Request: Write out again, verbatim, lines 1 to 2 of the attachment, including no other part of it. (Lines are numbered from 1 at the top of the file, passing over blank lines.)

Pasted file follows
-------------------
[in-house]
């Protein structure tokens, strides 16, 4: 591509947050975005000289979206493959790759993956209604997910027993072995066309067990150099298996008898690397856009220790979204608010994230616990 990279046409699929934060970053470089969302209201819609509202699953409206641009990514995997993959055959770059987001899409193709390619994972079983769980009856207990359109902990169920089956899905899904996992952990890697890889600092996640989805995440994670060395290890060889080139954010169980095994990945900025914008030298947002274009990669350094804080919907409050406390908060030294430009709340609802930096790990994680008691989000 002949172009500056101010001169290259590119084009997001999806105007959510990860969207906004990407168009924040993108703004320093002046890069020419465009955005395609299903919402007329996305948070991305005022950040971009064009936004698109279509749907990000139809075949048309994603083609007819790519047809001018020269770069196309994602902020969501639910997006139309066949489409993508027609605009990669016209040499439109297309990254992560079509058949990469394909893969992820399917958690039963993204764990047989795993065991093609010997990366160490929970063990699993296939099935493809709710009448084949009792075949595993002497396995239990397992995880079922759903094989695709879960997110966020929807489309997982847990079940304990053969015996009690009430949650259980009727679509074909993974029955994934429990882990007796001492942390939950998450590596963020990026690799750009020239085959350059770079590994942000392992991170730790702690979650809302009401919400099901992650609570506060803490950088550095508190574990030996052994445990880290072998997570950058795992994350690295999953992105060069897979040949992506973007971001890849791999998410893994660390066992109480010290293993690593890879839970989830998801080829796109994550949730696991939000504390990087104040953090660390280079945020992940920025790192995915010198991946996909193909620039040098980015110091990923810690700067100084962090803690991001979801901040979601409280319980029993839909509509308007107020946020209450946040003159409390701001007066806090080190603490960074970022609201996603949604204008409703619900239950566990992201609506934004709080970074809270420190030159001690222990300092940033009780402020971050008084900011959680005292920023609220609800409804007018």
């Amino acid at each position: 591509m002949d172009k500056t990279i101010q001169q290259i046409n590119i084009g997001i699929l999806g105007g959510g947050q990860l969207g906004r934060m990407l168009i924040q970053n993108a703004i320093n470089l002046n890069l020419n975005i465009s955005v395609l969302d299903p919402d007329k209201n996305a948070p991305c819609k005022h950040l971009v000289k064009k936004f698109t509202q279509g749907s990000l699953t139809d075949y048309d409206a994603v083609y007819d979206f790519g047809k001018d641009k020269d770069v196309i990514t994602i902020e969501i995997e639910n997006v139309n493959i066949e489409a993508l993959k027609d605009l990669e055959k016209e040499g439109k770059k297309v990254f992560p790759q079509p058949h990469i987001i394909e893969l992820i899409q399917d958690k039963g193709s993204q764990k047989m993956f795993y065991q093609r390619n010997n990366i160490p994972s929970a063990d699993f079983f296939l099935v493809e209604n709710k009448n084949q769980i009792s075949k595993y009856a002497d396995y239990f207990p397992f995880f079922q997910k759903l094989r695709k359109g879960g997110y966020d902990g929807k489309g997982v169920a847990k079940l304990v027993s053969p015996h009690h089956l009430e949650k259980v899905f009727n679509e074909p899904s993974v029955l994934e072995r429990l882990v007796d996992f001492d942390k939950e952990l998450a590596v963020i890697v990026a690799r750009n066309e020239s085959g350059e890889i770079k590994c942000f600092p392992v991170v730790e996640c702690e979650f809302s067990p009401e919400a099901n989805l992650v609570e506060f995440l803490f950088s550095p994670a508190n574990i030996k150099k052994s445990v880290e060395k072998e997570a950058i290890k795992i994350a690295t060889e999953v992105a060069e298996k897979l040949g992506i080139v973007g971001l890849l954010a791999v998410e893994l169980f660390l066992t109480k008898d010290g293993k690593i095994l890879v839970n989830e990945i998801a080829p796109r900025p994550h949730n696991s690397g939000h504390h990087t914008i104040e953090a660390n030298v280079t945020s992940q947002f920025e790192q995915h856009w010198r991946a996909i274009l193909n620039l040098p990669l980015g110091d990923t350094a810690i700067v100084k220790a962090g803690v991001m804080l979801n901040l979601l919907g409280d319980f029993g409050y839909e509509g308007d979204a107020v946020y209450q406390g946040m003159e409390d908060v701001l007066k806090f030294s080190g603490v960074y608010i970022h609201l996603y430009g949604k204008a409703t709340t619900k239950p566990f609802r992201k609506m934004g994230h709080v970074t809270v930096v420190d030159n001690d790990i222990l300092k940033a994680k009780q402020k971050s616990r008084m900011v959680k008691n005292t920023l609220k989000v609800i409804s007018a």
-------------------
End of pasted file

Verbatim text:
[in-house]
């Protein structure tokens, strides 16, 4: 591509947050975005000289979206493959790759993956209604997910027993072995066309067990150099298996008898690397856009220790979204608010994230616990 990279046409699929934060970053470089969302209201819609509202699953409206641009990514995997993959055959770059987001899409193709390619994972079983769980009856207990359109902990169920089956899905899904996992952990890697890889600092996640989805995440994670060395290890060889080139954010169980095994990945900025914008030298947002274009990669350094804080919907409050406390908060030294430009709340609802930096790990994680008691989000 002949172009500056101010001169290259590119084009997001999806105007959510990860969207906004990407168009924040993108703004320093002046890069020419465009955005395609299903919402007329996305948070991305005022950040971009064009936004698109279509749907990000139809075949048309994603083609007819790519047809001018020269770069196309994602902020969501639910997006139309066949489409993508027609605009990669016209040499439109297309990254992560079509058949990469394909893969992820399917958690039963993204764990047989795993065991093609010997990366160490929970063990699993296939099935493809709710009448084949009792075949595993002497396995239990397992995880079922759903094989695709879960997110966020929807489309997982847990079940304990053969015996009690009430949650259980009727679509074909993974029955994934429990882990007796001492942390939950998450590596963020990026690799750009020239085959350059770079590994942000392992991170730790702690979650809302009401919400099901992650609570506060803490950088550095508190574990030996052994445990880290072998997570950058795992994350690295999953992105060069897979040949992506973007971001890849791999998410893994660390066992109480010290293993690593890879839970989830998801080829796109994550949730696991939000504390990087104040953090660390280079945020992940920025790192995915010198991946996909193909620039040098980015110091990923810690700067100084962090803690991001979801901040979601409280319980029993839909509509308007107020946020209450946040003159409390701001007066806090080190603490960074970022609201996603949604204008409703619900239950566990992201609506934004709080970074809270420190030159001690222990300092940033009780402020971050008084900011959680005292920023609220609800409804007018």